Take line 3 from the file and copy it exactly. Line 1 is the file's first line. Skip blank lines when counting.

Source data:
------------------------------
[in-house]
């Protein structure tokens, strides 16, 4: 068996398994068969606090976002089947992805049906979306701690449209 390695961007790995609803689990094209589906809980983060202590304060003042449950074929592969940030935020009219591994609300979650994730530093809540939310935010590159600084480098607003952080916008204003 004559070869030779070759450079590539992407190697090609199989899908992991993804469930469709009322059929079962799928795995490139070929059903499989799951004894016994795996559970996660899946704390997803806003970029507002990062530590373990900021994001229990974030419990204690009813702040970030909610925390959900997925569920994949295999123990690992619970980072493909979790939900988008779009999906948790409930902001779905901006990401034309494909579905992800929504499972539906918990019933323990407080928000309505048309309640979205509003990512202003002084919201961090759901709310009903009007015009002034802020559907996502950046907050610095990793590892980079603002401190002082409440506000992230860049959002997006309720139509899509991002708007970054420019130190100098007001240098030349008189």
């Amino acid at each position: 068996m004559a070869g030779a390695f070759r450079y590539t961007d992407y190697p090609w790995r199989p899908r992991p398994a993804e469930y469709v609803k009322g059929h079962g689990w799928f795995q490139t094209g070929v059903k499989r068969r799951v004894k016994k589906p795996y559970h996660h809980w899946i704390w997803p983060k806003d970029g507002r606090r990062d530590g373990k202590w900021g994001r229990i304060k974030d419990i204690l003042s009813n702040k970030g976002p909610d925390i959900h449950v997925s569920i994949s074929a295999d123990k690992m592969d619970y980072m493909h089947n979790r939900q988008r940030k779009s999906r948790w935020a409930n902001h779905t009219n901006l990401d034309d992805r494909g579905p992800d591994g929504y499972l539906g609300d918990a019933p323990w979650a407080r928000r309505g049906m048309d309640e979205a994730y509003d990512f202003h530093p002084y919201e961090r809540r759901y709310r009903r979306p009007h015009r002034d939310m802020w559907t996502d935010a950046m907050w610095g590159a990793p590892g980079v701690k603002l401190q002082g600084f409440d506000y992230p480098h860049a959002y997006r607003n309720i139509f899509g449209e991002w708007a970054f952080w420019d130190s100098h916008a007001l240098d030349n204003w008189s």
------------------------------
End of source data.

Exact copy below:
């Amino acid at each position: 068996m004559a070869g030779a390695f070759r450079y590539t961007d992407y190697p090609w790995r199989p899908r992991p398994a993804e469930y469709v609803k009322g059929h079962g689990w799928f795995q490139t094209g070929v059903k499989r068969r799951v004894k016994k589906p795996y559970h996660h809980w899946i704390w997803p983060k806003d970029g507002r606090r990062d530590g373990k202590w900021g994001r229990i304060k974030d419990i204690l003042s009813n702040k970030g976002p909610d925390i959900h449950v997925s569920i994949s074929a295999d123990k690992m592969d619970y980072m493909h089947n979790r939900q988008r940030k779009s999906r948790w935020a409930n902001h779905t009219n901006l990401d034309d992805r494909g579905p992800d591994g929504y499972l539906g609300d918990a019933p323990w979650a407080r928000r309505g049906m048309d309640e979205a994730y509003d990512f202003h530093p002084y919201e961090r809540r759901y709310r009903r979306p009007h015009r002034d939310m802020w559907t996502d935010a950046m907050w610095g590159a990793p590892g980079v701690k603002l401190q002082g600084f409440d506000y992230p480098h860049a959002y997006r607003n309720i139509f899509g449209e991002w708007a970054f952080w420019d130190s100098h916008a007001l240098d030349n204003w008189s």